A lecture on 'Happiness,' given by Miss Lucy Soulsby in 1898 (published by Longmans, Green & Co.), is an excellent example of the teaching to which I refer, and would, I think, be helpful to many a girl.
A very common grievance to-day between mothers and daughters is that the girls while still young refuse to go out into society at all, feeling how tiresome and unprofitable it is. This is all very well if the girl has mapped out her fate, and knows exactly what sort of a life she is going to lead; but if she is merely drifting, it is only a form of selfishness, and rather a foolish one. Until life is really settled, the more varied and open to change it can be kept the better. After marriage I am sure the more people stay at home the better for ten or fifteen years.
The state I have referred to of more or less antagonism between mother and daughter ought not to cause the amount of distress that it often does. Time, the great healer, constantly rights things again, and as a rule a girl never turns with more true love to her mother than just after her marriage. But my advice to girls under these circumstances is to be conciliatory and hide from others the irritation which often they cannot help feeling. This I should recommend, even if from no higher motive than that the casual observer should not judge them too harshly. It is a rooted idea in the minds of many men that a bad daughter makes a bad wife. Was not Iago's strongest argument in the poisoning of Othello's mind against poor Desdemona 'she did deceive her father marrying you'? Not long ago I heard a young man say: 'I mean to marry for a mother-in-law - that is to say, I will never marry a girl who does not love her mother, nor would I marry a girl with a mother whom I thought unworthy of her love.'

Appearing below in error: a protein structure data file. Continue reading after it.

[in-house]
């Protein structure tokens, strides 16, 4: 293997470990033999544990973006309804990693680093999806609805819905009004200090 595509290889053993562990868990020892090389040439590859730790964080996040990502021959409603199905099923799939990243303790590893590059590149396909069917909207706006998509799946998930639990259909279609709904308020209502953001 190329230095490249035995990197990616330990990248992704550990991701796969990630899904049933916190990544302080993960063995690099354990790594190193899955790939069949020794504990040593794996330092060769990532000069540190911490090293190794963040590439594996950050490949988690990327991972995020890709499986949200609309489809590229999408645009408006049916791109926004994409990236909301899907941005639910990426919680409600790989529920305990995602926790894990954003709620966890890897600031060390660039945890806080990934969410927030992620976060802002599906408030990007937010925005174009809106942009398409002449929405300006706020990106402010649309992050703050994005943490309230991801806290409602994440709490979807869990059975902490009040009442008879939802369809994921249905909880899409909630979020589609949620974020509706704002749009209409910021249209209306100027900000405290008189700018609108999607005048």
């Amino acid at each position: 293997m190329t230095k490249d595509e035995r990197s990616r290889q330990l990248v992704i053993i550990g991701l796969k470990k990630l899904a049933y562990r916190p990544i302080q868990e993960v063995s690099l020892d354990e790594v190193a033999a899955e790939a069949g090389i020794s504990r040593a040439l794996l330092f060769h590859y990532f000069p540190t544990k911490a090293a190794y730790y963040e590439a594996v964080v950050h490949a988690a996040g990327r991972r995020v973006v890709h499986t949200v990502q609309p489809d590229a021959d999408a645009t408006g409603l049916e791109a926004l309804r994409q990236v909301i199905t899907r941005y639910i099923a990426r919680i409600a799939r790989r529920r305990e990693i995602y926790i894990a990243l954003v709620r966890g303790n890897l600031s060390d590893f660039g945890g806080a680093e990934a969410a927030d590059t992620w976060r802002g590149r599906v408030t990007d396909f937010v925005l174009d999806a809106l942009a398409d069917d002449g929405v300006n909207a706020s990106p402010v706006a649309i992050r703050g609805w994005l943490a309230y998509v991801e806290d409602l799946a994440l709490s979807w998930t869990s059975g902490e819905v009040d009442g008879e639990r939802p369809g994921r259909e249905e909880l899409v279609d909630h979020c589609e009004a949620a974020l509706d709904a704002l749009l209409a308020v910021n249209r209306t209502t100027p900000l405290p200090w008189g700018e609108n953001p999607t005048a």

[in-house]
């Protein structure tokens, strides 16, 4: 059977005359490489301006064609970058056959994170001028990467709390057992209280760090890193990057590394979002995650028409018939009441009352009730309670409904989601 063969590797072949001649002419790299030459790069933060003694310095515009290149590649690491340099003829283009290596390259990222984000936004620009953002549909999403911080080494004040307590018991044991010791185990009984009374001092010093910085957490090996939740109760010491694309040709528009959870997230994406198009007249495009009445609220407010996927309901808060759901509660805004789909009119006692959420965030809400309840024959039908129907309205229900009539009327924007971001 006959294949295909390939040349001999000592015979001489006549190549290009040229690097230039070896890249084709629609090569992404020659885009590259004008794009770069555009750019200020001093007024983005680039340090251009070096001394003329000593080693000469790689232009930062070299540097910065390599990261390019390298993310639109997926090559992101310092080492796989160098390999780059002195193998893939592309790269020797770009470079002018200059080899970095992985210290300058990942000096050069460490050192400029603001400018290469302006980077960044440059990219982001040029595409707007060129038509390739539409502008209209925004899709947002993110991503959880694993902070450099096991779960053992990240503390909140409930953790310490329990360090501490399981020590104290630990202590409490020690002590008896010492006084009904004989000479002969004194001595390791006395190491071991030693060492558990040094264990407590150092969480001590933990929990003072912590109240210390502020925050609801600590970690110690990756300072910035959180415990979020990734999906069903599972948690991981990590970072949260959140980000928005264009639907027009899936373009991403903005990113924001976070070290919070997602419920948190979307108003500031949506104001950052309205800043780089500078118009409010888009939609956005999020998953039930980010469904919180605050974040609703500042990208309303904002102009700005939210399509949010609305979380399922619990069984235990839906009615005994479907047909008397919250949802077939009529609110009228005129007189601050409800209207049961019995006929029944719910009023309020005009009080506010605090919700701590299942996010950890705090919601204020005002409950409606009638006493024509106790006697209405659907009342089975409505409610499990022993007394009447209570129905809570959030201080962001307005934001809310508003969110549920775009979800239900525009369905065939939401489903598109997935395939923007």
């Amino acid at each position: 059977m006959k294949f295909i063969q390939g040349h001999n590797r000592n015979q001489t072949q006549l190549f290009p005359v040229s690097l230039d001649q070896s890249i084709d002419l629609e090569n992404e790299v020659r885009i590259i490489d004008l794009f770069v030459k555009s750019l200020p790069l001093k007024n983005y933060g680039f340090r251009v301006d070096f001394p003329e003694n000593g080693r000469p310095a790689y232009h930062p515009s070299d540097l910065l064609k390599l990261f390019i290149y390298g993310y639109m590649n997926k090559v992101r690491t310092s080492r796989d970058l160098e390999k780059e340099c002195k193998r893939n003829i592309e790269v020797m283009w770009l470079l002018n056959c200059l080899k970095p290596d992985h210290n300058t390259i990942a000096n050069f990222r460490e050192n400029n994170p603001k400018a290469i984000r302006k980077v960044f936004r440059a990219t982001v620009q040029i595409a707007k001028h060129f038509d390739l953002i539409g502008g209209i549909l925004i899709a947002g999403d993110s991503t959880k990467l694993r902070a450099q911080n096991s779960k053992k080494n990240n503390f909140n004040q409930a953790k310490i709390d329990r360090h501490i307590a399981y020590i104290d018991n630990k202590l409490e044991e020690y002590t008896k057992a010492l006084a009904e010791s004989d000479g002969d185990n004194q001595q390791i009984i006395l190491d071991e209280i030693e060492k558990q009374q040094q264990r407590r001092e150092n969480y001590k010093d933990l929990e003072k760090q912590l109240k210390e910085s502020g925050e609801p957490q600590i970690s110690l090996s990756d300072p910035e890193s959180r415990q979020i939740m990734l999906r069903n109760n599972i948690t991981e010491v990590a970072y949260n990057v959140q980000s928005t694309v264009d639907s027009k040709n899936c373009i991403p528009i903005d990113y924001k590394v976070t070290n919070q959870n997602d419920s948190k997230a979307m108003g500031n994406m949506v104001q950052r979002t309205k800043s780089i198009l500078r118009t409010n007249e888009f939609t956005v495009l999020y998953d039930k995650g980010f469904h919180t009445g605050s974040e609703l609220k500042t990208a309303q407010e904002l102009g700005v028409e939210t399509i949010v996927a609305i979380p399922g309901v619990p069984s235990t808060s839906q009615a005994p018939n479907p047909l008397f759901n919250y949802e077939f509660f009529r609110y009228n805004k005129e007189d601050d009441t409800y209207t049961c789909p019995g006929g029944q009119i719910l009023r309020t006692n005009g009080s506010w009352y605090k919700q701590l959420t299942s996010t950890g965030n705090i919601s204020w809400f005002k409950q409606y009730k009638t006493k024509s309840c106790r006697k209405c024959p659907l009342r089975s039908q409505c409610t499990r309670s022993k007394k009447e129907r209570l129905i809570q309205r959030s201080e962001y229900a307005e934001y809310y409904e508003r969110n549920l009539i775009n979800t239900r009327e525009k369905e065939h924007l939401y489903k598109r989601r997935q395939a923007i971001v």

The French, of course, exact an outward expression of devotion from both sons and daughters unknown in this country, and I doubt whether our literature could produce a parallel passage to these opening lines of Florian's poem of 'Ruth':
Le plus saint des devoirs, celui qu'en trait de flamme La nature a gravé dans le fond de notre âme, C'est de chérir l'objet qui nous donna le jour. Qu'il est doux à remplir ce précepte d'amour! Voyez ce faible enfant que le trépas menace; Il ne sent plus ses maux quand sa mère l'embrasse. Dans l'âge des erreurs ce jeune homme fougueux N'a qu'elle pour ami dès qu'il est malheureux; Ce vieillard qui va perdre un reste de lumière Retrouve encore des pleurs en parlant de sa mère.